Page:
Average Bitrate: 38.08 Mbps

Dual-layered Blu-ray AVC

Audio English (Dolby Digital 5.1), English (Dolby Digital 2.0 Mono), DUB: Spanish (Dolby Digital 2.0 Mono) English (Dolby Digital 5.1) DTS-HD Master Audio English 3927 kbps 5.1 / 48 kHz / 3927 kbps / 24-bit (DTS Core: 5.1 / 48 kHz / 1536 kbps / 24-bit)
Dolby Digital Audio English 192 kbps 2.0 / 48 kHz / 192 kbps
Subtitles English, Spanish, None English, None English, None
 

NOTE: The Vertical axis represents the bits transferred per second. The Horizontal is the time in minutes.

Bit-rate: Sony

 

Bit-rate: Criterion DVD

 

Bit-rate:

Blu-ray

Features Release Information:
Studio: Sony
Pictures

Aspect Ratio: 1.85:1

Edition Details:
• CPan and Scan 1.33:1 version on opposite side

DVD Release Date:  December 22nd, 1998
Keep Case
Chapters: 28

Release Information:
DVD Production:
Criterion

Aspect Ratio: 1.85:1

Edition Details:
Audio commentary featuring Anderson and co-writer/actor Owen Wilson

Disc 2
The Making of "Bottle Rocket": an original documentary by filmmaker Barry Braverman featuring Anderson, producer James L. Brooks, actors James Caan and Luke and Owen Wilson, and others
The original thirteen-minute black-and-white Bottle Rocket short film from 1992
Eleven deleted scenes
Anamorphic test, storyboards, location photos
Behind-the-scenes photographs by Laura Wilson
The Shafrazi Lectures, No. 1: Bottle Rocket
Murita Cycles, a 1978 short film by Braverman
PLUS: A booklet featuring an appreciation by Martin Scorsese and an essay by Brooks
Original artwork by Ian Dingman

 

DVD Release Date:  November 25th, 2008
Transparent Keep Case
Chapters: 16

Release Information:
DVD Production:
Criterion

 

Disc Size: 47,472,543,911 bytes

Feature Size: 26,195,122,176 bytes

Average Bitrate: 38.08 Mbps

Dual-layered Blu-ray AVC

Edition Details:
Audio commentary featuring Anderson and co-writer/actor Owen Wilson
The Making of "Bottle Rocket": an original documentary by filmmaker Barry Braverman featuring Anderson, producer James L. Brooks, actors James Caan and Luke and Owen Wilson, and others in
HD
The original thirteen-minute black-and-white Bottle Rocket short film from 1992
in HD
Eleven deleted scenes
Anamorphic test, storyboards, location photos
Behind-the-scenes photographs by Laura Wilson
The Shafrazi Lectures, No. 1: Bottle Rocket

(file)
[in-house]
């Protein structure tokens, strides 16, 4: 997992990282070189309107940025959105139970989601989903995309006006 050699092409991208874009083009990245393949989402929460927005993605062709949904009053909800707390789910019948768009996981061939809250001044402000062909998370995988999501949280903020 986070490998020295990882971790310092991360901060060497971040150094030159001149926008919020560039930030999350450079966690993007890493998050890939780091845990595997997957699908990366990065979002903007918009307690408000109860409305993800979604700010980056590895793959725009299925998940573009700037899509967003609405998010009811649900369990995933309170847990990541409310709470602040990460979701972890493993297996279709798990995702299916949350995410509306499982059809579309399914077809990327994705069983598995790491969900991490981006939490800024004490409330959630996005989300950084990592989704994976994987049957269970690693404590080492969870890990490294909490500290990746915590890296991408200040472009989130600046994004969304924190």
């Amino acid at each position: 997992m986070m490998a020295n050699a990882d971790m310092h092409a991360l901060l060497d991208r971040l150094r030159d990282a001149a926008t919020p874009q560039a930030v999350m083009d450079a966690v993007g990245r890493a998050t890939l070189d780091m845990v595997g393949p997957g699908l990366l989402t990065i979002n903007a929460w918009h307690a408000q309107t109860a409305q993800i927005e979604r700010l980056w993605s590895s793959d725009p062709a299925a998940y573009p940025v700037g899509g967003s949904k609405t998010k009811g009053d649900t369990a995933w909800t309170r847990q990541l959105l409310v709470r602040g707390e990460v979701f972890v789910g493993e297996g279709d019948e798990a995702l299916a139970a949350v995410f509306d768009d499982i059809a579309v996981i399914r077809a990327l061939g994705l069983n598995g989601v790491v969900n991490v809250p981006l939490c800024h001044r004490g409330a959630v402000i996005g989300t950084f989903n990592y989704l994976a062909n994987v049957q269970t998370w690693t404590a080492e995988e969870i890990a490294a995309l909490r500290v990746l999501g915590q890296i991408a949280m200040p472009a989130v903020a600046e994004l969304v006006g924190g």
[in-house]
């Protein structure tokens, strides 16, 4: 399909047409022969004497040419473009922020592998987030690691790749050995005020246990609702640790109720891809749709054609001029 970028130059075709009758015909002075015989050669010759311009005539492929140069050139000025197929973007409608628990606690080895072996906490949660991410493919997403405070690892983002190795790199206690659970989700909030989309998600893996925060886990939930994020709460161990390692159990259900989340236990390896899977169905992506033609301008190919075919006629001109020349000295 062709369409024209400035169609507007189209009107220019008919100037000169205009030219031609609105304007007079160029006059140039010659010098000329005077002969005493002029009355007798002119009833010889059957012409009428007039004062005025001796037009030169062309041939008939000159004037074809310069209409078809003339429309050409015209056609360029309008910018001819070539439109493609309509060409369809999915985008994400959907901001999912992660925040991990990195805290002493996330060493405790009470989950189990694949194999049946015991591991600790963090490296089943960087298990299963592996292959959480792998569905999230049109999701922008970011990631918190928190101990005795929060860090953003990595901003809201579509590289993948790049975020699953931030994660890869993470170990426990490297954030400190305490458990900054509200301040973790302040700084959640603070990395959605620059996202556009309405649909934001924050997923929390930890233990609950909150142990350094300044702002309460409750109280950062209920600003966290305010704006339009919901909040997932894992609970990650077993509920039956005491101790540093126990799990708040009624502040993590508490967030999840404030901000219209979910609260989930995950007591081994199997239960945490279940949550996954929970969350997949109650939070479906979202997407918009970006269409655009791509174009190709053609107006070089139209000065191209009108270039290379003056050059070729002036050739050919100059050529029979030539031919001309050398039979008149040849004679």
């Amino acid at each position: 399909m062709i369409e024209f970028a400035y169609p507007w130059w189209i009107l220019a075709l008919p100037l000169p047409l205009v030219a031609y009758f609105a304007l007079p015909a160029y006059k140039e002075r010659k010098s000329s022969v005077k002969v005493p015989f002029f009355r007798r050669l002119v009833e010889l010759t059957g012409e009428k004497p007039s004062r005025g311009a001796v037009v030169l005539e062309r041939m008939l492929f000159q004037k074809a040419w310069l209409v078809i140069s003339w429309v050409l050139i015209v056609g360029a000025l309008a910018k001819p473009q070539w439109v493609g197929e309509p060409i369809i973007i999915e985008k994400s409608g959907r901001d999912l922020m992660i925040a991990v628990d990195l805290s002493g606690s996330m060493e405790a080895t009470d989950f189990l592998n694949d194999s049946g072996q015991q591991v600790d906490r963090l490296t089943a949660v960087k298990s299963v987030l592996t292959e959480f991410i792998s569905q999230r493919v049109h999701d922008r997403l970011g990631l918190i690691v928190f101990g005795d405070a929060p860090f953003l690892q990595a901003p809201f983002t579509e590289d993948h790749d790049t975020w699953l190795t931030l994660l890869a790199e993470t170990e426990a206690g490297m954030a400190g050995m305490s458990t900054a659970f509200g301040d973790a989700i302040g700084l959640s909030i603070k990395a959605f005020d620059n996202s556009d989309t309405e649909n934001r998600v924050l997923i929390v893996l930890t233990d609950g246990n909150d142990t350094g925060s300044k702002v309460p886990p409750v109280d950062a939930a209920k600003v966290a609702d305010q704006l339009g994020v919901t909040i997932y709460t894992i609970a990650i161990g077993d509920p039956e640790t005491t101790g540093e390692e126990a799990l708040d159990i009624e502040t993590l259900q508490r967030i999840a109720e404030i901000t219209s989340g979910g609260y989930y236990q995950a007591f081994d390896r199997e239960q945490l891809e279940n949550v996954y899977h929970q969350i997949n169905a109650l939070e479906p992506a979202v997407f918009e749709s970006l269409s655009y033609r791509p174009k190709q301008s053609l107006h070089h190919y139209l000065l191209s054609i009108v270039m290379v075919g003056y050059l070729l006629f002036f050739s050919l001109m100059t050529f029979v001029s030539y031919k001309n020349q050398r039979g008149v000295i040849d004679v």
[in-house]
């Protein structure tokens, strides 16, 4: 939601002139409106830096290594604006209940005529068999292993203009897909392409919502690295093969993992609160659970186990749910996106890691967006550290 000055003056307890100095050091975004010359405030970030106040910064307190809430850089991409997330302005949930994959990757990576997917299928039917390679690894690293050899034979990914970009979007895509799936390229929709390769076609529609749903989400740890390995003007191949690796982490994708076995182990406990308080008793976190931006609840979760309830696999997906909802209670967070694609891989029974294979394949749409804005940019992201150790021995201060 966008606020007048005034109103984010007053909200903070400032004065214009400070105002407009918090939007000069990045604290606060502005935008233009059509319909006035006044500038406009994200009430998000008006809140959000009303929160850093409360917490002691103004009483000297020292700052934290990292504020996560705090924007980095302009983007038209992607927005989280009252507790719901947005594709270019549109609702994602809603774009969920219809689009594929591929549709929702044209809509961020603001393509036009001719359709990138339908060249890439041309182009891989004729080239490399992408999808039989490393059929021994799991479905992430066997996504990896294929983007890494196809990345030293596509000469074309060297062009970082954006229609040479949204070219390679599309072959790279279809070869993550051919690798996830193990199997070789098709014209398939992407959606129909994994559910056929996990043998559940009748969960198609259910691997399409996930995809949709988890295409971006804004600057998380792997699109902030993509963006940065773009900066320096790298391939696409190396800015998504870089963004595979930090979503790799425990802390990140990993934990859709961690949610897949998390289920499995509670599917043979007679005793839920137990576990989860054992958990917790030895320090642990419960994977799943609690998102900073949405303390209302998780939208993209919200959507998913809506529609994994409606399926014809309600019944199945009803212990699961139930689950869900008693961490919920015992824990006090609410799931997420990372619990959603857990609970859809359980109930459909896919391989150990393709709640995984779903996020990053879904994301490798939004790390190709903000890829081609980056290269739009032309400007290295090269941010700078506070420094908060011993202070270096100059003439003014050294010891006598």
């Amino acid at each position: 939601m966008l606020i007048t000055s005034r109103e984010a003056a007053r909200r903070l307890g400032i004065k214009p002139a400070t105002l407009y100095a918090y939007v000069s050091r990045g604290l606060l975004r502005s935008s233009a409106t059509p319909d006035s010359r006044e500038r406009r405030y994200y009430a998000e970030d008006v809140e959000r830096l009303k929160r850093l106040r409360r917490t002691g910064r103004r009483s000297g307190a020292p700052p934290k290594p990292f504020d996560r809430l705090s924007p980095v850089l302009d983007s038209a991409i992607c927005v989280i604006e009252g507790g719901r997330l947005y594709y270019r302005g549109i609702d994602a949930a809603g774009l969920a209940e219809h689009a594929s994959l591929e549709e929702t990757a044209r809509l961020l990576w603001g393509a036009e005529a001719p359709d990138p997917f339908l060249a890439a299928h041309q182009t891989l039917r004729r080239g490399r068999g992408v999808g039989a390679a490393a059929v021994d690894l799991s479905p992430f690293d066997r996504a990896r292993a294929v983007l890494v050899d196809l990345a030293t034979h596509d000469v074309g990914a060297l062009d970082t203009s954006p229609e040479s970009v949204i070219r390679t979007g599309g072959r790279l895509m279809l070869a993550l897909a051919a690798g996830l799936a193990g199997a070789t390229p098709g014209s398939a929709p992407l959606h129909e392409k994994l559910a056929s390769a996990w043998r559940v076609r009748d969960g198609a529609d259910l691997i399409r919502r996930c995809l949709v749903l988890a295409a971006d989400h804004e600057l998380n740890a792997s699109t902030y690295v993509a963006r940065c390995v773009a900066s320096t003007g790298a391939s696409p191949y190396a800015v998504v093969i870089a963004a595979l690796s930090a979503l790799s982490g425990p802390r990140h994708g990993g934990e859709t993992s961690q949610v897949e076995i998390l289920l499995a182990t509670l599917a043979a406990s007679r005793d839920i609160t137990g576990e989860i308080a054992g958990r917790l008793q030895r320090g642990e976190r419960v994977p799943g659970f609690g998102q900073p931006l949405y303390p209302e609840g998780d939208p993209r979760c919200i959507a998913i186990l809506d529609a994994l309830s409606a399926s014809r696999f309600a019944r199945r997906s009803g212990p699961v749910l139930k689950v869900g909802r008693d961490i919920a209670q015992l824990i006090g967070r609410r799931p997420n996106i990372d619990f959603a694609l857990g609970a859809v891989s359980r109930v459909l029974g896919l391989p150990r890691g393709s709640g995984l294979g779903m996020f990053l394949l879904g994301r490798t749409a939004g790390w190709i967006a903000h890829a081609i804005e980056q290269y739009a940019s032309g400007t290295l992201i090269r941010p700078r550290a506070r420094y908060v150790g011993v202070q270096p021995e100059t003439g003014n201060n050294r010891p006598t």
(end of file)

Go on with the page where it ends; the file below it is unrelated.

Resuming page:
in HD
Murita Cycles, a 1978 short film by Braverman
in HD
PLUS: A booklet featuring an appreciation by Martin Scorsese and an essay by Brooks
Original artwork by Ian Dingman

 

Blu-ray  Release Date:  December 16th, 2008
Custom cardboard slipcase (with booklet)  
Chapters: 16

Comments:

NOTE: The below Blu-ray captures were ripped directly from the Blu-ray disc.

 

ADDITION: Criterion Blu-ray - December 08': Utilizing the same high definition master as the standard DVD from a couple of weeks back, we have essentially the same color palette with better resolution. Technically over 4 times the bitrate. This is a dual-layered Blu-ray with the feature taking up approximately 26Gig of space transferred with the AVC encode. Detail shows a demonstrative improvement. Colors, especially reds, seem far more true. It looks quite impressive. 

 

We have a DTS-HD master track that brings much of the film's score and delightful music to life with selections from Oliver Onions, The Proclaimers and The Rolling Stones. It's not an aggressive track and the mix reflects that but it has a few moments and some subtleties to.  This Blu-ray offers only English subtitles as an option.

 

Extras are duplicated from the recent DVD (see full description below) and thankfully housed all on one disc with many in HD (including The Making of ...,the original thirteen-minute black-and-white short film, The Shafrazi Lectures, No. 1: Bottle Rocket and the Murita Cycles). I actually finished the amusing commentary and it enhanced by strong enjoyment of the film. We also get the liner notes booklet.